Billy Eckstine and Vocal Groups

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Billy Eckstine was a sex symbol in the late 1940s and early 1950s. The vocalist's movie-star looks and seductive baritone earned him a prominent place in magazines and jukeboxes, leaving black and white girls with a terrible crush on him. All were smitten by the tenderness and understanding in Eckstine's butterscotch voice.

Today, Eckstine and the crucial role he played in paving the way for R&B balladeers of the 1950s and beyond has been largely forgotten. Those who do remember Eckstine tend to view him as a relic whose voice was dated even when he was popular. The evaporation of Eckstine's status is partly a result of bad timing beginning in the '40s. He led one of the earliest and most daring bebop bands between 1942 and 1944—smack in the middle of the first recording ban by the American Federation of Musicians. As a result, no recordings exist of the band.  

By 1947, Eckstine, with his operatic delivery, was a vocal sensation and a solo act. That year, he signed on with MGM just as pop vocalists were catching on with a country of young adults weary of big band music and nights out. MGM, at the time, caught the shift much in the way Capitol and Columbia did. As a result, Eckstine was paired with a wide range of sugary arrangers, including Hugo Winterhalter, Buddy Baker, Jack Miller, Russ Case, Lionel Newman and Lou Bring. He also wound up on MGM sessions in the early 1950s with young arrangers on their way up, including Pete Rugolo, Nelson Riddle and Bobby Tucker.

In 1955, with the launch of the 12-inch LP, Eckstine moved to Mercury, where he found more of the same—saccharine charts on songs that crawled along at a snail's pace. To milk Eckstine's market, the label forced the singer to stand still stylistically as Frank Sinatra, Nat King Cole, Al Hibbler and a range of R&B balladeers such as Clyde McPhatter chewed into his turf. Today, Eckstine is rarely heard, and many view him as a singer whose treatments are heavy and thick, often framed by sub-par orchestrations.

But in re-listening to Eckstine's 1940s and '50s output for Deluxe, National, MGM and Mercury yesterday, several revelations emerged. For one, Eckstine was the first black pop vocalist and father of the romantic male soul vocal, blazing a trail for balladeers such as Brook Benton, Barry White, Luther Vandross, Teddy Pendergrass and many others.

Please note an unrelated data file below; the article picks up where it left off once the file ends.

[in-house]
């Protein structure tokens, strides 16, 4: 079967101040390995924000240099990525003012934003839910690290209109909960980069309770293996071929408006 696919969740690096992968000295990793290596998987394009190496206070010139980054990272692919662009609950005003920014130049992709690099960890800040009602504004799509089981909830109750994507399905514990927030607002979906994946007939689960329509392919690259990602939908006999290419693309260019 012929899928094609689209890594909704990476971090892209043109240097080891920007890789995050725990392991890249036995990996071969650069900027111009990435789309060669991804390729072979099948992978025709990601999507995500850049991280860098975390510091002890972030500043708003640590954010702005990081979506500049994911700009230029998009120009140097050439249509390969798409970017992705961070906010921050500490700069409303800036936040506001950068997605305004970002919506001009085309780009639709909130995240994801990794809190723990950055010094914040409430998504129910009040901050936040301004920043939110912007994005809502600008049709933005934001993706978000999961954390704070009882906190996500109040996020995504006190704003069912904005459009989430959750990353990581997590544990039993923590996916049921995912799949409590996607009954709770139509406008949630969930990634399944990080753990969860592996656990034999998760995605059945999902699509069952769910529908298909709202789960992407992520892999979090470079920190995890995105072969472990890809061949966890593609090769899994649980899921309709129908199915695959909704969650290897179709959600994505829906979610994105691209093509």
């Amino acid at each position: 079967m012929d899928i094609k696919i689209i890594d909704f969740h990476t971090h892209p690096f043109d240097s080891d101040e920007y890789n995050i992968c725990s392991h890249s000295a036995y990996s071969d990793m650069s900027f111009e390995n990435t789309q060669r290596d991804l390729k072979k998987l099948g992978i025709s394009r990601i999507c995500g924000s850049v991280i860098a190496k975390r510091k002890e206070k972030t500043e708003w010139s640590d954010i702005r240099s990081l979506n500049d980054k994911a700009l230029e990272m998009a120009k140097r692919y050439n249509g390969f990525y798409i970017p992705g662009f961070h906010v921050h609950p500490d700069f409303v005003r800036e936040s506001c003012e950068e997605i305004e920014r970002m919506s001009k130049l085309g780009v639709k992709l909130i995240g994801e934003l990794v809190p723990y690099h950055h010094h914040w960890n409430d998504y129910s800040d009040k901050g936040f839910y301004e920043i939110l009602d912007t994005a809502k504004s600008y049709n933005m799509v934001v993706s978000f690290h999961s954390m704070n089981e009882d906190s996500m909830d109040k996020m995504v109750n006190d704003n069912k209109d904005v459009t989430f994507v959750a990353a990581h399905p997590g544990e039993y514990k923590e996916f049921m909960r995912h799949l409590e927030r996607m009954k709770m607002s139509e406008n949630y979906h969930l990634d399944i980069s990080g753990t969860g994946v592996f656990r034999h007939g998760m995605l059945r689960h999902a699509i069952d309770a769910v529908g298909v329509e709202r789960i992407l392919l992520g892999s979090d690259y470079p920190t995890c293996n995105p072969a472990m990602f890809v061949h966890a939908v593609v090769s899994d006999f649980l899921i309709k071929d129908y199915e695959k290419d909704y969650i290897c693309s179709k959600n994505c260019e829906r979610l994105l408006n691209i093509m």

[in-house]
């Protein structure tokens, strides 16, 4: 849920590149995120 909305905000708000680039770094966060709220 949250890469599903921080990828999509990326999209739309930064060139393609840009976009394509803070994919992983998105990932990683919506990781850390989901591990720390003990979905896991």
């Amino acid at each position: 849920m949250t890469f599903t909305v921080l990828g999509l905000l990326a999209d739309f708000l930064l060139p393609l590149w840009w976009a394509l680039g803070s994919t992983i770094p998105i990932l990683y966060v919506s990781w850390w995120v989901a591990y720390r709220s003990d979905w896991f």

For another, Eckstine had far greater control and power at the very bottom of his vocal ange than most people realize. Not only could he drop down and hit notes right on the nose, his voice could move around in that zone and put an interesting spin on melodies by employing dissonant notes.

And lastly, his lesser-known recordings with vocal groups during this period turned out to be the biggest surprise. When teamed with harmony groups like the Quintones, the Pied Pipers and the Lee Gordon Singers, Eckstine's baritone was offset by a pop lightness that made for a smart combination. Let me offer the following tracks as evidence...

Here's Fool That I Am with Hugo Winterhalter in 1947...

 

Here's Baby Won't You Say You Love Me with the Quintones and the Russ Case Orchestra in 1949...

 

Here's Lost in a Dream from the same session...



Here's I've Got My Mind on You from the same session...

 

Here's Coquette with the Lee Gordon Singers and Nelson Riddle in 1952...

 

Here's Send My Baby Back to me with the Lee Gordon Singers with Nelson Riddle in 1953 (shades of Riddle at Capitol)...

 

Here's I Laugh to Keep From Crying with the Textor Singers and Nelson Riddle in 1953. Be sure to dig Riddle's flute run-down at the end...

 

Here's It Can't Be Wrong with the Herman McCoy Singers and Nelson Riddle arranging in 1953. Yep, the theme from Now, Voyager (1942), which starred Bette Davis, Paul Henreid and Claude Rains..

 

Now that we've establsihed that Billy Eckstine played well with vocal groups, here are three clips that fully explain why he generated so much heat...

Here's Prisoner of Love in the mid-1940s...

 

Here's Rhythm in a Riff from the same film...

 

And here's September Song in the mid-1950s...

Continue Reading...

This story appears courtesy of JazzWax by Marc Myers.
Copyright © 2020. All rights reserved.

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